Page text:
• Zapiekane Gluten Free Bistro is a dedicated gluten free restaurant, with zapiekane referring to a toasted open face sandwich traditionally topped with sautéed mushrooms, cheese, and sometimes ham. At this restaurant, however, there is a nice variety of topping choices. They also have lasagna, pierogi, and a veggie burger on offer.
  • Cukiernia Krakowskie Wypieki is a certified gluten free confectionery shop with several locations in Krakow. They are known for their cream and raspberry cake, chocolate and cherry cake, and blueberry heart cookies.
  • Restauracja Polonia does not have a gluten free menu, but several of the dishes can be reliably made gluten free, including pasta. The restaurant is located at Hotel Polonia, which has an old world charm and is just outside Old Krakow.
  • Amalia Steak & Fish can make their burgers gluten free on request, which was quite tasty. The menu also features delicious juicy steaks, which are safe too. The staff here are quite knowledgable about which foods are safe for celiacs.
  • Farina is a beautiful Michelin Guide-recommended restaurant with vaulted ceilings and a menu packed with local seafood. Gluten free dishes are not marked on the menu, but the staff are well versed on which dishes are safe for celiacs.  
  • Old Town Restaurant and Wine Bar is considered one of the best restaurants in Krakow by travelers. As with Farina, they do not mark gluten free dishes on their menu, but many dishes can be made gluten free and the staff here are very helpful.
  • Pod Baranem in Krakow specialises in high quality traditional Polish cuisine with an extensive gluten free menu. This is your best chance to try gluten free pierogi!
  • On Nowy Świat in Warsaw check out La Cantina Meyhane if you are craving some gluten free pizza or heavier main courses. It’s an Italian-Portuguese blend of a restaurant, and can cater to celiacs with its certification from the Polish Celiac Society.
  • Placek Katowice serves 100% gluten free Hungarian style potato pancakes, crepes and pizzas amongst many other interesting menu items. Worth the hour trip from Krakow!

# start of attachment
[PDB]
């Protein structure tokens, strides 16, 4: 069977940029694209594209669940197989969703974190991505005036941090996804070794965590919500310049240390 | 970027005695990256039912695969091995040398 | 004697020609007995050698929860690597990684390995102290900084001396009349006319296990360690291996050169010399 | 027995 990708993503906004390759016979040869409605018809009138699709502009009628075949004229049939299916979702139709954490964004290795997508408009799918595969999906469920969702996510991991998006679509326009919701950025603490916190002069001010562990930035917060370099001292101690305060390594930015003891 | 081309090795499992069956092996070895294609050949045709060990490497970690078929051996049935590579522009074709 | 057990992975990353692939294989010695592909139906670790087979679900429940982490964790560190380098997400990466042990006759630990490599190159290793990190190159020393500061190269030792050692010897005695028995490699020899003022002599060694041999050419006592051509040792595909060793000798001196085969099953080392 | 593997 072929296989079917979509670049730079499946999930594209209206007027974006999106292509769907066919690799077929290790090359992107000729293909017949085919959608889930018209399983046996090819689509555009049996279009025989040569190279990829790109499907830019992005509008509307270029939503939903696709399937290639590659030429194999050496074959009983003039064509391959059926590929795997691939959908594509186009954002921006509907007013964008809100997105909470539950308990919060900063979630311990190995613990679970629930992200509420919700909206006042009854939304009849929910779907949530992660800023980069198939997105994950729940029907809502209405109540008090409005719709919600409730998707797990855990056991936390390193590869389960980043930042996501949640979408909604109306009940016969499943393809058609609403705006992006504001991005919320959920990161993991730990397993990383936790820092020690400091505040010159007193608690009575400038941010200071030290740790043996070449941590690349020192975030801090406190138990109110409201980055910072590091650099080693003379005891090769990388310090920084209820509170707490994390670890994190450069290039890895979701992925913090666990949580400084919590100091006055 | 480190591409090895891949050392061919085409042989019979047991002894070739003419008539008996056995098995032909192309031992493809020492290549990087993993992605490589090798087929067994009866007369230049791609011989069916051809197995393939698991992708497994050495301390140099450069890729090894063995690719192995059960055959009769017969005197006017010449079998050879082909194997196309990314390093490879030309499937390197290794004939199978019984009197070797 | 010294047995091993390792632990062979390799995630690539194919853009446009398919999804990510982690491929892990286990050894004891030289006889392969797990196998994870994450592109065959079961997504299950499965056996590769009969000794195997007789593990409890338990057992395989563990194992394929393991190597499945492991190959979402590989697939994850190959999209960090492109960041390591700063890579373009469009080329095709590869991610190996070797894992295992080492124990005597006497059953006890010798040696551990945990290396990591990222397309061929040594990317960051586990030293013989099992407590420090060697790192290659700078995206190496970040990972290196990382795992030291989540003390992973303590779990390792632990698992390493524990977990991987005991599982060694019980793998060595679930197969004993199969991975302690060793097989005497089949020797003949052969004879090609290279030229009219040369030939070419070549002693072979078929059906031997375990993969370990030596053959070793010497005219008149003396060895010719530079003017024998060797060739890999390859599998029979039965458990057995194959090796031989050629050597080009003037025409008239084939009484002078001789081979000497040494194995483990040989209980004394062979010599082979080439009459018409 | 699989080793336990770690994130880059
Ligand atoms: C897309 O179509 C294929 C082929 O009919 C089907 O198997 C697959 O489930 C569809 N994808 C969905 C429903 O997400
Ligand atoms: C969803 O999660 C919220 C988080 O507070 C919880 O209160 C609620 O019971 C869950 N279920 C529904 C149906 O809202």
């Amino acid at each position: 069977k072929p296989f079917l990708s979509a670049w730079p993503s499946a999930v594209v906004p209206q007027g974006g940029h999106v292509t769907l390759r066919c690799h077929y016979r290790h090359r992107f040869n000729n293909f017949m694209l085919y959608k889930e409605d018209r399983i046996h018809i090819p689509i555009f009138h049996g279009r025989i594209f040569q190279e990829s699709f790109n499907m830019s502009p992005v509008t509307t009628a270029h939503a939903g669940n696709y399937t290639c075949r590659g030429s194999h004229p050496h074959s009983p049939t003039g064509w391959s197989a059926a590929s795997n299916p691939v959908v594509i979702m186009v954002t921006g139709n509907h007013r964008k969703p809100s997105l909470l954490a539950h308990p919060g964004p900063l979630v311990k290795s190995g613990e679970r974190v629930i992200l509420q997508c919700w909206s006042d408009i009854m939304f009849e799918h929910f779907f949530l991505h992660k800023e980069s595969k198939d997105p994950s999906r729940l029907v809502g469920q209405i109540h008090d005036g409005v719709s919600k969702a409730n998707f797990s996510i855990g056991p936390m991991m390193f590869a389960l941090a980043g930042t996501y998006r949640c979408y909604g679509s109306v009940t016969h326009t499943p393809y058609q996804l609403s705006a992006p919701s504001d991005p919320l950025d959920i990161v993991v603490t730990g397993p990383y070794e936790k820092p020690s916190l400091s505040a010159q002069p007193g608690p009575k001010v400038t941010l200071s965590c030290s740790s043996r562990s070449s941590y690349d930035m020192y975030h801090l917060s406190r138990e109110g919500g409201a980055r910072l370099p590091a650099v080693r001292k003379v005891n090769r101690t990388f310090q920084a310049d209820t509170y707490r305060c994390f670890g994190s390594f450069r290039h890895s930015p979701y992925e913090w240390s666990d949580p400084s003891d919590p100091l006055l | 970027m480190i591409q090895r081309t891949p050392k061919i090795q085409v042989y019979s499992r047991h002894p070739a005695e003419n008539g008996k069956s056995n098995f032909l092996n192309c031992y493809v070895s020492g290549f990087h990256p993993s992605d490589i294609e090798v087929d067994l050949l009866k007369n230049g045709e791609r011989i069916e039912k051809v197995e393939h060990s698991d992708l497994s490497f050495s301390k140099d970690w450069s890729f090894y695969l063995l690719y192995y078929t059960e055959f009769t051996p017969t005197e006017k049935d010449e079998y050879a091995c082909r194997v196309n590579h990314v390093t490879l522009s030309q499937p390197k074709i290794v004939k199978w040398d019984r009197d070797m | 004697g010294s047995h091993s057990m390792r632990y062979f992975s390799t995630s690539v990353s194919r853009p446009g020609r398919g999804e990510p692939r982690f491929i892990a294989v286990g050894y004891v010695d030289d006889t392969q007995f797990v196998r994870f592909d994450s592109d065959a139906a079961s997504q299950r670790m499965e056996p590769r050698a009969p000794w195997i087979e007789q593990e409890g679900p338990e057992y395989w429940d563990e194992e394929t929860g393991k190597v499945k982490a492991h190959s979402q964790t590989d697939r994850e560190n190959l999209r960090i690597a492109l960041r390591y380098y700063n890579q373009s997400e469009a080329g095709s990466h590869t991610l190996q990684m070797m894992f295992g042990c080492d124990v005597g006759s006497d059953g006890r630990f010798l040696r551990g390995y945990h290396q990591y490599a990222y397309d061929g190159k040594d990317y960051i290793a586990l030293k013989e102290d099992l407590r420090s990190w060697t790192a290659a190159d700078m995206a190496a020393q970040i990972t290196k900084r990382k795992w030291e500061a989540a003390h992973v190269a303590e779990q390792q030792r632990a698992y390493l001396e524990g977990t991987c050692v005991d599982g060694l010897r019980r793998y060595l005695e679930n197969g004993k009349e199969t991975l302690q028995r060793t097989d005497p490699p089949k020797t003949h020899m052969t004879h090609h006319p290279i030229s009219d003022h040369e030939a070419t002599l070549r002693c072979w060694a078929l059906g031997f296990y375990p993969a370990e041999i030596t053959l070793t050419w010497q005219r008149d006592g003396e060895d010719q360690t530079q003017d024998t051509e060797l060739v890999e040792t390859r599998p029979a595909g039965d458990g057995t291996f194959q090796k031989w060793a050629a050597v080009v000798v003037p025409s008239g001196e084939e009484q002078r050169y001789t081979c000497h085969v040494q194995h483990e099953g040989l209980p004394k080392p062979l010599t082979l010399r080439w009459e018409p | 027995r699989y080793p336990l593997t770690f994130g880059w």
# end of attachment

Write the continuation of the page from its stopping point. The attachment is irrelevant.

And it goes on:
• Cakester Cafe is exactly what it sounds like: a spot to get great treats in a cafe setting. In this case, a sweet or savoury breakfast, as well as crepes, dumplings made from potato starch and other flours, and open-faced sandwiches with sourdough gluten free bread. With lots of sweet options too, it’s a must visit for celiacs heading to Krakow. English menu here.
  • The bakery Zakręcona Kawiarenka is certified by the Polish celiac association, and has a robust gluten free menu. As their website states, “gluten is forbidden to visit us!” Sounds like a perfect place to visit, right?
  • Another 100% gluten free, sugar free spot is FitCake, which as mentioned above has a slew of locations around Poland including two in Krakow. Cupcakes, cake slices, drinks and much more available—even a keto-friendly cake!

Gluten free restaurants in Poznań

  • Sorrir is the first superfood café to open in Poznań. (What is superfood, you may ask? It’s a focus on nutrient-rich and highest-quality healthy foods, often plant-based.) Everything they make is gluten free, vegan, lactose and sugar free. They make gorgeous cakes, grain bowls, and delicious shakes and smoothies. 
  • You can’t be more on the nose than naming your business Gluten Free. The menu has burgers, potato pancakes, kebab, and pasta. The foods are beautifully plated and the owner takes great effort to create dishes using local products.
  • BEZ Piekarnia, as noted elsewhere in this guide, has several locations in Poland—including Poznań. It is a fully, 100% GF bakery with sourdough bread, French baguettes and other breads like ciabatta, as well as sweet pastries. 
  • Wolna translates to Free, a perfect name for a dedicated gluten free bakery. They make bread, rolls, and baguettes with and without additives (as well as cakes, savoury pies, and muffins). Creating healthy foods that taste good is the main focus here. They also have shops in Wrocław, Łódź, and Komorniki.